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Reservoir plan ignites new PUD fight

Petition drive aims to end council control of Water Bureau


by: TRIBUNE PHOTO BY JONATHAN HOUSE - Construction is well underway on the $138 million underground storage reservoir on Powell Butte in Southeast Portland.In a development similar to the recent fluoridation fight, the Portland City Council’s decision to proceed with the open-reservoir replacement project has prompted opponents to launch a ballot measure petition drive.

A majority of the council announced Monday that next year’s budget will include funds to replace the city’s five open-water storage reservoirs with underground tanks. The Water Bureau estimates the project will cost almost $300 million and require rates to be increased in the future to pay for it.

“In approving the 2013-14 budget, we will continue moving forward on a multiyear plan for Portland’s drinking water reservoirs,” according to a letter released on June 3 and signed by every council member except Commissioner Amanda Fritz.

Still to be decided and funded are the follow-up renovation plans for Mt. Tabor and Washington parks, where the existing reservoirs will be taken off line. There are no cost estimates yet.

In response, Kent Craford of the Portland Water Users Coalition told the Portland Tribune that an initiative petition drive will be launched in coming weeks to create an independent elected people’s utility district to take away control of the Water Bureau from the council.

Craford said the project and related rate increases are not needed.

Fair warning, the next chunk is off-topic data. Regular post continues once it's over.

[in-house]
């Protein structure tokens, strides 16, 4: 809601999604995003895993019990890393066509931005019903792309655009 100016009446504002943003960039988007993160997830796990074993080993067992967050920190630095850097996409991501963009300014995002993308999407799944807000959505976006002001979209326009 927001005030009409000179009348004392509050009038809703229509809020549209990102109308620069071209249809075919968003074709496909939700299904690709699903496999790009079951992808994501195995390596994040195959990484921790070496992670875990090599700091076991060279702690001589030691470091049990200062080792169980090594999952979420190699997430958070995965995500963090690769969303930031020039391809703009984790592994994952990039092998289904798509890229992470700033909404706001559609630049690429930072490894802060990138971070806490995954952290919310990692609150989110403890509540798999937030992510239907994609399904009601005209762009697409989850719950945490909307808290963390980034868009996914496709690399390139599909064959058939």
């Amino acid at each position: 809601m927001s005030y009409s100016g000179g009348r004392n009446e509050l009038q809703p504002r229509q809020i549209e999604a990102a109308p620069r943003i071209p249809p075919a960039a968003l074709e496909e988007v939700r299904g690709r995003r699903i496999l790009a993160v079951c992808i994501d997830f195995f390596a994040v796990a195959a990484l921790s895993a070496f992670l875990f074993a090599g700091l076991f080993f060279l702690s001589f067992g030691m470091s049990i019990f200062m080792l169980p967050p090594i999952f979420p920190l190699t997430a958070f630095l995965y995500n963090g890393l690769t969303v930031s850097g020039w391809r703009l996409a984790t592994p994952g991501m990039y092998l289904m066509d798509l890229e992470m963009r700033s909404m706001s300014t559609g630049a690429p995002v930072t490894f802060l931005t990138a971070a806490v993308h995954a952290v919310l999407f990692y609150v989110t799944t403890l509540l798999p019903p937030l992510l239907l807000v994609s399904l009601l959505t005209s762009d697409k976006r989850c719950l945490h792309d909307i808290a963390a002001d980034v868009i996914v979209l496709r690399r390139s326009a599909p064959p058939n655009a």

“The only way for the public to gain control of the Water Bureau is to take it from the politicians in City Hall,” Craford said.

Craford said he is in discussions with a professional signature-gathering firm and is confident of financial support for the petition drive, but did not say where the money would come from. The PWUC includes large water consumers, including Widmer Brothers Brewing and the Siltronic semiconductor company. Volunteer signature gathers will be used,

Craford said.

Replacing the open reservoirs also is opposed by Friends of the Reservoirs, a community-based organization.

“There’s a lot of grass-roots support for this, too,” said Craford, who expects to announce the petition drive within a few weeks. Craford said the chief petitioners and intended election date for the measure will be presented at that time.

Suit targets spending

Both groups are involved in a civil lawsuit challenging City Council approval of water and sewer rate spending on various programs and projects, including Voter Owned Elections, the Portland Loos, and the Portland Harbor Superfund cleanup.

The groups claim such spending violates the City Charter because it is not directly related to the core mission of the Water Bureau.

City Council approval of a plan to fluoridate Portland’s water led to a successful referendum petition drive last year. Sixty-one percent of city voters overturned the plan in the May 21 special election. Fluoride opponents are now deciding whether to pursue an initiative drive to amend the City Charter to prevent the council from fluoridating Portland’s water in the future.